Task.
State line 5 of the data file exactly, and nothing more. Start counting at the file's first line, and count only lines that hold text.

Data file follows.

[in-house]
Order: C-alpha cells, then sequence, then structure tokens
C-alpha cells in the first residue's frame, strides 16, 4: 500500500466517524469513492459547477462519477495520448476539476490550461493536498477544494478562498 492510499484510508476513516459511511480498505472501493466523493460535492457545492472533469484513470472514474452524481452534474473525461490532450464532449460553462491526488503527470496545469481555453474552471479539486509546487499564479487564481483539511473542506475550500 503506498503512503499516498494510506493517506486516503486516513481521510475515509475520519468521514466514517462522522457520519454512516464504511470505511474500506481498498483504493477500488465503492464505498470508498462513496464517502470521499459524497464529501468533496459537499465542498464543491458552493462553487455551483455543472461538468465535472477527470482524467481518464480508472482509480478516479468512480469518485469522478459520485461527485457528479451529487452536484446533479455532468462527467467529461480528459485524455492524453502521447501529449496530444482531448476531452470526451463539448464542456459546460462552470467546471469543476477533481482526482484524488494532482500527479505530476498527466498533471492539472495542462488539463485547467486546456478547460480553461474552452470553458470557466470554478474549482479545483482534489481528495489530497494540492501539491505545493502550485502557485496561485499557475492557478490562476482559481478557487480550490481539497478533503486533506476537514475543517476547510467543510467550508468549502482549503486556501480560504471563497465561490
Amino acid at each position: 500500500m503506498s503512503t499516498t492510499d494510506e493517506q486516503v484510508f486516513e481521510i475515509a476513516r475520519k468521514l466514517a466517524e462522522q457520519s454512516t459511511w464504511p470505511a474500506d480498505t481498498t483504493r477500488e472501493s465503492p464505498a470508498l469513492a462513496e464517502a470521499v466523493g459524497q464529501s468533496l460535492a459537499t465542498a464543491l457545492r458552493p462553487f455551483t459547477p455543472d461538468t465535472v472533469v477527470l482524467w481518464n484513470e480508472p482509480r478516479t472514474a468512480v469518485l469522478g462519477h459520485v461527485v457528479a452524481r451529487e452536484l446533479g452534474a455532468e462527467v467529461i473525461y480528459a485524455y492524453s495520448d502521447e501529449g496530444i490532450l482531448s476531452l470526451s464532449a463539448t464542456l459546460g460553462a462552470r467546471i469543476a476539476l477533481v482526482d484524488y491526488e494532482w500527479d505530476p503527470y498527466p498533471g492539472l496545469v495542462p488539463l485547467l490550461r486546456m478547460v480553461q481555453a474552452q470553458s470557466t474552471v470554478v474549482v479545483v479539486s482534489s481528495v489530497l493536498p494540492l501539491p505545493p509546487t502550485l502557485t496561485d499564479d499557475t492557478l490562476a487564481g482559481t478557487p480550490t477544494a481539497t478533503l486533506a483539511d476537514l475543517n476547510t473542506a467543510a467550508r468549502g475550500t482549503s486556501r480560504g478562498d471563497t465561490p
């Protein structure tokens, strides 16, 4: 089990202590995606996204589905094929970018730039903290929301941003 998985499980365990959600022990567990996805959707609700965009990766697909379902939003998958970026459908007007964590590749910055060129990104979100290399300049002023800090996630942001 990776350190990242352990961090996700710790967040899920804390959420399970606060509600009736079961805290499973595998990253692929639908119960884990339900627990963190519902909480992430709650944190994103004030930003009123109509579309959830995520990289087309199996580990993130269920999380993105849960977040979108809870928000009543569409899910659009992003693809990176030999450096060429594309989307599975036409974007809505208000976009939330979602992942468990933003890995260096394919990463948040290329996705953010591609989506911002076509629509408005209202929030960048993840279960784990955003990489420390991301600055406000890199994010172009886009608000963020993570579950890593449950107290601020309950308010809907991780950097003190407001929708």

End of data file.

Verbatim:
């Protein structure tokens, strides 16, 4: 089990202590995606996204589905094929970018730039903290929301941003 998985499980365990959600022990567990996805959707609700965009990766697909379902939003998958970026459908007007964590590749910055060129990104979100290399300049002023800090996630942001 990776350190990242352990961090996700710790967040899920804390959420399970606060509600009736079961805290499973595998990253692929639908119960884990339900627990963190519902909480992430709650944190994103004030930003009123109509579309959830995520990289087309199996580990993130269920999380993105849960977040979108809870928000009543569409899910659009992003693809990176030999450096060429594309989307599975036409974007809505208000976009939330979602992942468990933003890995260096394919990463948040290329996705953010591609989506911002076509629509408005209202929030960048993840279960784990955003990489420390991301600055406000890199994010172009886009608000963020993570579950890593449950107290601020309950308010809907991780950097003190407001929708």